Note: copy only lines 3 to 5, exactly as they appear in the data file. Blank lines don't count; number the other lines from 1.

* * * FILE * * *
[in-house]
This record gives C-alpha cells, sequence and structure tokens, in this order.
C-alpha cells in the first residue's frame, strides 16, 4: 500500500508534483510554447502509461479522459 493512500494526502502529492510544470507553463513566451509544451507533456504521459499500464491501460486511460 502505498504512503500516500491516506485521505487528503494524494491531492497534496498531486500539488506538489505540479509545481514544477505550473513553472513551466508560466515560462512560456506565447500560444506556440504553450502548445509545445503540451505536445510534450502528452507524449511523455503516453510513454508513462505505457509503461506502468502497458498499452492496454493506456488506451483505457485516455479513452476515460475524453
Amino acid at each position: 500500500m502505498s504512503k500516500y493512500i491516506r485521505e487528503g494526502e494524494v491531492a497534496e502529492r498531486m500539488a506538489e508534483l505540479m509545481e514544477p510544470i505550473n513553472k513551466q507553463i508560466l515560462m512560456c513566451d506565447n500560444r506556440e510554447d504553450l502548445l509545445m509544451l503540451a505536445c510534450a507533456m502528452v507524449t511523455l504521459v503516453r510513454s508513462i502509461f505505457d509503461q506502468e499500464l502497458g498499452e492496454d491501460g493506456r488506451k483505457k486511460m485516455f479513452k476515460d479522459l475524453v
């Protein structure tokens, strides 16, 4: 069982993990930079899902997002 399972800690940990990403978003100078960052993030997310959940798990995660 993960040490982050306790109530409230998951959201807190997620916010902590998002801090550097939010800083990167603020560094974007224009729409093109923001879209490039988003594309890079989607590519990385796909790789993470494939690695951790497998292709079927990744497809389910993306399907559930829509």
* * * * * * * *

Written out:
C-alpha cells in the first residue's frame, strides 16, 4: 500500500508534483510554447502509461479522459 493512500494526502502529492510544470507553463513566451509544451507533456504521459499500464491501460486511460 502505498504512503500516500491516506485521505487528503494524494491531492497534496498531486500539488506538489505540479509545481514544477505550473513553472513551466508560466515560462512560456506565447500560444506556440504553450502548445509545445503540451505536445510534450502528452507524449511523455503516453510513454508513462505505457509503461506502468502497458498499452492496454493506456488506451483505457485516455479513452476515460475524453
Amino acid at each position: 500500500m502505498s504512503k500516500y493512500i491516506r485521505e487528503g494526502e494524494v491531492a497534496e502529492r498531486m500539488a506538489e508534483l505540479m509545481e514544477p510544470i505550473n513553472k513551466q507553463i508560466l515560462m512560456c513566451d506565447n500560444r506556440e510554447d504553450l502548445l509545445m509544451l503540451a505536445c510534450a507533456m502528452v507524449t511523455l504521459v503516453r510513454s508513462i502509461f505505457d509503461q506502468e499500464l502497458g498499452e492496454d491501460g493506456r488506451k483505457k486511460m485516455f479513452k476515460d479522459l475524453v
């Protein structure tokens, strides 16, 4: 069982993990930079899902997002 399972800690940990990403978003100078960052993030997310959940798990995660 993960040490982050306790109530409230998951959201807190997620916010902590998002801090550097939010800083990167603020560094974007224009729409093109923001879209490039988003594309890079989607590519990385796909790789993470494939690695951790497998292709079927990744497809389910993306399907559930829509």